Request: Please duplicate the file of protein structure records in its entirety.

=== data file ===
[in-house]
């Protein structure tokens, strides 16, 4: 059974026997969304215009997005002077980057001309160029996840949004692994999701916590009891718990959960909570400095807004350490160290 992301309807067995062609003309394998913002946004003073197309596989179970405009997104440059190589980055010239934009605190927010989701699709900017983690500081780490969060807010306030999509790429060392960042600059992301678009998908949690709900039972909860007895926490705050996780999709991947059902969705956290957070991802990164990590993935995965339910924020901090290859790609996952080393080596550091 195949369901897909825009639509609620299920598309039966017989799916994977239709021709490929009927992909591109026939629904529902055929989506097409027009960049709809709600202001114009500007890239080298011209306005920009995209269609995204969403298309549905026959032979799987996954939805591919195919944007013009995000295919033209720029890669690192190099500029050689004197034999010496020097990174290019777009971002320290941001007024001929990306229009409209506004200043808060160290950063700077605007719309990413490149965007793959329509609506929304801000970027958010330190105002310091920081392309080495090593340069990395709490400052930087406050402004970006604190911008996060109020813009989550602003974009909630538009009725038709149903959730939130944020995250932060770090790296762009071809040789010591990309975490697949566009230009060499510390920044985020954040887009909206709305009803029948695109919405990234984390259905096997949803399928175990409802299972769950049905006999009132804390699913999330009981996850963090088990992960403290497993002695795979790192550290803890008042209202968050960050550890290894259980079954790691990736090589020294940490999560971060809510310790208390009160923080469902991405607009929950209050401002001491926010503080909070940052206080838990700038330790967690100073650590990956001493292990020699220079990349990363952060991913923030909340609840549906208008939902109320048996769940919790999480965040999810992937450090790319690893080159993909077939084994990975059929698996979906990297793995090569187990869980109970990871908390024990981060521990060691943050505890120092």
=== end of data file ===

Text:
[in-house]
């Protein structure tokens, strides 16, 4: 059974026997969304215009997005002077980057001309160029996840949004692994999701916590009891718990959960909570400095807004350490160290 992301309807067995062609003309394998913002946004003073197309596989179970405009997104440059190589980055010239934009605190927010989701699709900017983690500081780490969060807010306030999509790429060392960042600059992301678009998908949690709900039972909860007895926490705050996780999709991947059902969705956290957070991802990164990590993935995965339910924020901090290859790609996952080393080596550091 195949369901897909825009639509609620299920598309039966017989799916994977239709021709490929009927992909591109026939629904529902055929989506097409027009960049709809709600202001114009500007890239080298011209306005920009995209269609995204969403298309549905026959032979799987996954939805591919195919944007013009995000295919033209720029890669690192190099500029050689004197034999010496020097990174290019777009971002320290941001007024001929990306229009409209506004200043808060160290950063700077605007719309990413490149965007793959329509609506929304801000970027958010330190105002310091920081392309080495090593340069990395709490400052930087406050402004970006604190911008996060109020813009989550602003974009909630538009009725038709149903959730939130944020995250932060770090790296762009071809040789010591990309975490697949566009230009060499510390920044985020954040887009909206709305009803029948695109919405990234984390259905096997949803399928175990409802299972769950049905006999009132804390699913999330009981996850963090088990992960403290497993002695795979790192550290803890008042209202968050960050550890290894259980079954790691990736090589020294940490999560971060809510310790208390009160923080469902991405607009929950209050401002001491926010503080909070940052206080838990700038330790967690100073650590990956001493292990020699220079990349990363952060991913923030909340609840549906208008939902109320048996769940919790999480965040999810992937450090790319690893080159993909077939084994990975059929698996979906990297793995090569187990869980109970990871908390024990981060521990060691943050505890120092």